Thunder in the mountains: Thunderbird
This came from the Lock Haven Express
28th & 29th March
Thunder in the mountains:
In pursuit of a mystical flying giant
POSTED: March 28, 2009 Save | Print | Email
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Charlie Passell, who resides in 'the gap' off Route 80 near Lock Haven, says he saw a Thunderbird in 1964.
It's a beast as elusive as the Loch Ness Monster or the Abominable Snowman, but to those lucky few who have actually laid eyes on a Thunderbird, the creature seems as real as you and I.
The huge predatory bird, which has been a part of the mythology and folklore of the region for centuries, has been seen by dozens of otherwise sober-minded individuals who swear the winged animal is large enough to pick up a small deer or even a large man and carry its prey away to its mountain lair to hungrily consume.
The Thunderbird, according to a 1965 "Now and Then" article entitled "Song, Saga and Susperstition of the West Branch Valley," has a wingspread of 35 to 40 feet and a flight speed of 20 miles per hour. It flies like a crane not with flapping wings but with an undulating motion and is so stealthy that it is alleged to be able to fly silently behind its prey and pluck it from the ground before it is aware it is even being stalked.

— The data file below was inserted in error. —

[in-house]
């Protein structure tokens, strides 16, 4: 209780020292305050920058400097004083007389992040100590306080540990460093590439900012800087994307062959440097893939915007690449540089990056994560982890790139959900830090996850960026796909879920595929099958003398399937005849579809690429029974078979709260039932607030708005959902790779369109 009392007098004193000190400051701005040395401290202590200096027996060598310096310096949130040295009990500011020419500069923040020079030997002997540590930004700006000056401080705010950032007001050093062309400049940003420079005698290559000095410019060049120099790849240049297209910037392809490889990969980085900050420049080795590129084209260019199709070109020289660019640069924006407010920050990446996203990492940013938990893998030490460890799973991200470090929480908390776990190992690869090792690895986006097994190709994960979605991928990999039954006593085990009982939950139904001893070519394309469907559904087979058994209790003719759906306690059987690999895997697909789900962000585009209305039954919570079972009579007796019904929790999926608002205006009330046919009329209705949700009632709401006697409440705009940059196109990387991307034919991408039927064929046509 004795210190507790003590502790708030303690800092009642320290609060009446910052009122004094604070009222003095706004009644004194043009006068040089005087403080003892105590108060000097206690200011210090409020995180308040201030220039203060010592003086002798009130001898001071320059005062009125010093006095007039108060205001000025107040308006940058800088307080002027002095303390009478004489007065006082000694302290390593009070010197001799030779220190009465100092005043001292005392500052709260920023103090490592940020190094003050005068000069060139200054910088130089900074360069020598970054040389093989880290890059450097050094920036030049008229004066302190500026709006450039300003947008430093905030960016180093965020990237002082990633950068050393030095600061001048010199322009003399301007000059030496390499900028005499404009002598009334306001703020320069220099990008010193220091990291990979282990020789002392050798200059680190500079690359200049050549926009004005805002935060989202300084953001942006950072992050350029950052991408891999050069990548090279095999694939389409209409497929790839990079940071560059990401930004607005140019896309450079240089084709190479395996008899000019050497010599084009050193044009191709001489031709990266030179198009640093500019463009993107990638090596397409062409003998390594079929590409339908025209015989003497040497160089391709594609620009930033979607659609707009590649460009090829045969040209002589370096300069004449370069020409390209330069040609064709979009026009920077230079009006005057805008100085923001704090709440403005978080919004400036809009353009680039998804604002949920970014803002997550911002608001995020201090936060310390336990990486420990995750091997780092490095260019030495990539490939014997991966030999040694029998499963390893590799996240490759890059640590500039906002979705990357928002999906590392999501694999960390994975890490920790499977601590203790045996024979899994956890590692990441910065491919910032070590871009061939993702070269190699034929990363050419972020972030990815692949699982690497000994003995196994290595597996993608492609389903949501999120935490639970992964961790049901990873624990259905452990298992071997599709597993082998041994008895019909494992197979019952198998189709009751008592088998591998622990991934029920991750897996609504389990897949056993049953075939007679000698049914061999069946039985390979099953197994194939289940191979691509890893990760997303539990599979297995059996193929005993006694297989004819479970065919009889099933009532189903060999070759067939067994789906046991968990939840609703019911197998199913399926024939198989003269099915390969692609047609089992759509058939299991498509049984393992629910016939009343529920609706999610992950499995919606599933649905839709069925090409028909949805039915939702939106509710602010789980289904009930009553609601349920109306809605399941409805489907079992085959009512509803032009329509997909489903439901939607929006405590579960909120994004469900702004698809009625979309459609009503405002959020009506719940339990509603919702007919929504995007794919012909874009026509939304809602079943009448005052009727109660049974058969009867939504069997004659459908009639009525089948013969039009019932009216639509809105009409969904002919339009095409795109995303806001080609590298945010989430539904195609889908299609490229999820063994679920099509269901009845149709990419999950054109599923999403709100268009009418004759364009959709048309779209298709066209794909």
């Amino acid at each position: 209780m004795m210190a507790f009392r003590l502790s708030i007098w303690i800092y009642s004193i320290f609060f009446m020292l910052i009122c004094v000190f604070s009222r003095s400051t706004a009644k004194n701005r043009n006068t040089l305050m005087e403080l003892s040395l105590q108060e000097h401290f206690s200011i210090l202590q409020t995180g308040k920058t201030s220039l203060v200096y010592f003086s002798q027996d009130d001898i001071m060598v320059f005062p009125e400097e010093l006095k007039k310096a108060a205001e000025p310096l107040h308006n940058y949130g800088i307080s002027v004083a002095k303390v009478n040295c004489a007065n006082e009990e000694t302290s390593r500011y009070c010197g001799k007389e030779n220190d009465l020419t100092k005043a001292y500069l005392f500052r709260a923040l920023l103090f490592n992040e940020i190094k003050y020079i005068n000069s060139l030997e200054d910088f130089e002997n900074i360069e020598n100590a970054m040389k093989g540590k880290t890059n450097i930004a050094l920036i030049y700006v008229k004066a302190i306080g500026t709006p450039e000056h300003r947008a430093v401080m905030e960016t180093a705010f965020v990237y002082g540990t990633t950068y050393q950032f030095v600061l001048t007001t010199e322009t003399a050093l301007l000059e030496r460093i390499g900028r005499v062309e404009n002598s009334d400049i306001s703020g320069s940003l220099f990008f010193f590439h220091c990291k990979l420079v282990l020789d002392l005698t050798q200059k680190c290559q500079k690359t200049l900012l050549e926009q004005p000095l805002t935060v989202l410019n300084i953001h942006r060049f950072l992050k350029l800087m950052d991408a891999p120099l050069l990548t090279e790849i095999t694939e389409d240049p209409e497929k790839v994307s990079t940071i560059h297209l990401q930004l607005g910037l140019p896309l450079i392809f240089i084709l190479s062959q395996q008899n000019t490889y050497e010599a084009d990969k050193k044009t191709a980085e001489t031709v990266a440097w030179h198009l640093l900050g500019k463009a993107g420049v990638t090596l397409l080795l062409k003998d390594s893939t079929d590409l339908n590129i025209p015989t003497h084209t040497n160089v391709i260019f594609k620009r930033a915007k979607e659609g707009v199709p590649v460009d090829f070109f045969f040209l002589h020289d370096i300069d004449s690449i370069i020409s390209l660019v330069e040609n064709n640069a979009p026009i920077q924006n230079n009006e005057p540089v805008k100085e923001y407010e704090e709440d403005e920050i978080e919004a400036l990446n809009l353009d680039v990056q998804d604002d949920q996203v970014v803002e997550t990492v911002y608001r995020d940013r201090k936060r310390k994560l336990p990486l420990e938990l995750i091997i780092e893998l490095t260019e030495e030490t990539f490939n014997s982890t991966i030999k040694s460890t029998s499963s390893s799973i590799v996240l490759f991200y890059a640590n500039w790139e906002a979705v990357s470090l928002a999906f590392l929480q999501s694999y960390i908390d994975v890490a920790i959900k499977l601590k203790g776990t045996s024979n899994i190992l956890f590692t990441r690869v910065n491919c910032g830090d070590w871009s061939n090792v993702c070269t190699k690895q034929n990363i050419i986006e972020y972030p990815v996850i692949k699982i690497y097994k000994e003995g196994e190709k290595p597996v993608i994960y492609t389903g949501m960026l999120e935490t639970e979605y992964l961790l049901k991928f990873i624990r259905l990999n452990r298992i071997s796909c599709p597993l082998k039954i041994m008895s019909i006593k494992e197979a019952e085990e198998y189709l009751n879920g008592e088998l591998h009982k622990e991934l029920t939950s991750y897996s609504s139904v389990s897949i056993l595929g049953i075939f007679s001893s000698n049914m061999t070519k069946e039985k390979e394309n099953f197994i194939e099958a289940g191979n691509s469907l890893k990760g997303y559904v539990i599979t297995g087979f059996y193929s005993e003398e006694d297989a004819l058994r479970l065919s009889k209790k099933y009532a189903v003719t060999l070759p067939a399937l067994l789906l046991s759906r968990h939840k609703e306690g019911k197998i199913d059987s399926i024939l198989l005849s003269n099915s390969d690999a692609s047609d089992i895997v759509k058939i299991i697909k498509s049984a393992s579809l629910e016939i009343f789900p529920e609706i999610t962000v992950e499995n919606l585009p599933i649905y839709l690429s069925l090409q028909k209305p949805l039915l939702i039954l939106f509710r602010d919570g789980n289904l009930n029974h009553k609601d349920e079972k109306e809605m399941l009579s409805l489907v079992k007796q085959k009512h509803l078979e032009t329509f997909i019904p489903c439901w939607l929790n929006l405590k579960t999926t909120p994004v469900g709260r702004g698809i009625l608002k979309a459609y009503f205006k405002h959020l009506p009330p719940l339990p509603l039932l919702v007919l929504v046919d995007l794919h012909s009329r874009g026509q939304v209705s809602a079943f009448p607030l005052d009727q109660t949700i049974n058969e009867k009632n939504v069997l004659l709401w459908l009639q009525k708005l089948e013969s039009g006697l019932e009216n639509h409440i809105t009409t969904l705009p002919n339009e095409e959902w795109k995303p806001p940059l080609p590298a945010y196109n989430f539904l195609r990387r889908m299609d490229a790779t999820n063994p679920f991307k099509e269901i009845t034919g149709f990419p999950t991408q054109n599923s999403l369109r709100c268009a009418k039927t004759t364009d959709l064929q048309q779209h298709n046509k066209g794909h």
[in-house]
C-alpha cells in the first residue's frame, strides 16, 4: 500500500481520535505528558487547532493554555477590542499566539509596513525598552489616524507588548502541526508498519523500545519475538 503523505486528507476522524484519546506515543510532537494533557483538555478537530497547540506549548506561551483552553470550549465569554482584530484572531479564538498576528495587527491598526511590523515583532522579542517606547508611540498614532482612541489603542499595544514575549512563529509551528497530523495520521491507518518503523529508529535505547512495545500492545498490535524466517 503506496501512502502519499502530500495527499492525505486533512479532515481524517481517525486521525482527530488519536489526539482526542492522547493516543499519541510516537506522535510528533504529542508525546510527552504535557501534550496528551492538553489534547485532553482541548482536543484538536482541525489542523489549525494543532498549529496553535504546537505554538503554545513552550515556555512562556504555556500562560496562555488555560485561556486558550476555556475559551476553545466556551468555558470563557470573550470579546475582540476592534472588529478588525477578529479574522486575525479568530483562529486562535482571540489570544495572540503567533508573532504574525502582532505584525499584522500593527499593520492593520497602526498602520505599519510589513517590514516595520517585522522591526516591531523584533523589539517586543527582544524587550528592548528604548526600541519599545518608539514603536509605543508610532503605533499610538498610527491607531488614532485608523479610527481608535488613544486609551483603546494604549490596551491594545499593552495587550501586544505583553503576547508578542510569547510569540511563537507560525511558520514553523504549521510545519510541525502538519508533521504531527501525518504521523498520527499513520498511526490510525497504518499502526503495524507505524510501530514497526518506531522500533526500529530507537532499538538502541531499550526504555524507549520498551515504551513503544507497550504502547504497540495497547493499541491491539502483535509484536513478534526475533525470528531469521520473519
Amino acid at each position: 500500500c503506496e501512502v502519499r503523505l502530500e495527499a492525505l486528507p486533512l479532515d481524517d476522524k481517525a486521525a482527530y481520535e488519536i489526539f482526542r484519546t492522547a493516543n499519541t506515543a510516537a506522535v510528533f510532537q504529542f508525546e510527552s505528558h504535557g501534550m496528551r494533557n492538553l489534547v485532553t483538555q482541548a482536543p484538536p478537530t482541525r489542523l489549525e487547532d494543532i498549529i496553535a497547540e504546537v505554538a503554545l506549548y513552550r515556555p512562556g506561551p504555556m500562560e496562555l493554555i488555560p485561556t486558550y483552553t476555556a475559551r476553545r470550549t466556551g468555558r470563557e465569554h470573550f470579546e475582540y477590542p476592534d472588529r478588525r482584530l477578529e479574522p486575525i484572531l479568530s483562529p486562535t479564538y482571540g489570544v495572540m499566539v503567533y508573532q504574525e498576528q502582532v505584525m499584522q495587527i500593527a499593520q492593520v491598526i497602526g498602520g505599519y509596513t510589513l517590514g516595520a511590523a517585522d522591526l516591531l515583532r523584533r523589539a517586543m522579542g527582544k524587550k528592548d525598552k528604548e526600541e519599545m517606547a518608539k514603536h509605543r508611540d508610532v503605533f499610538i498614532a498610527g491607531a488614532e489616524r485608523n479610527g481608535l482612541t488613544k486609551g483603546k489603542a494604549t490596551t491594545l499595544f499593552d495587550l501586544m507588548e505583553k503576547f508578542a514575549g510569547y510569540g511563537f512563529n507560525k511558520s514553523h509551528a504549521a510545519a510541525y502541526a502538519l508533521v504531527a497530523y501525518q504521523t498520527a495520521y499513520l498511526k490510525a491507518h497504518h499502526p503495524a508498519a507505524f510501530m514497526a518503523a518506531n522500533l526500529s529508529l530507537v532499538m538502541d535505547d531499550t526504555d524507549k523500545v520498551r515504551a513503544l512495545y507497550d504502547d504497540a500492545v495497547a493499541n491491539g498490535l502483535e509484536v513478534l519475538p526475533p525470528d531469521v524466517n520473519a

"When the bird comes upon its prey, a man for example, it glides down behind him silently, catches him in its talons and carries the unfortunate victim to its nest, high in the mountains," wrote Robert H. Boyington in his "Now and Then" article. "There the victim is eaten. First the stomach is ripped open, then a hole pecked in the skull, and the brains eaten. The Thunderbird nests on mountain tops and finds the relatively flattened tops of Pennsylvania's mountains ideally suited to its needs."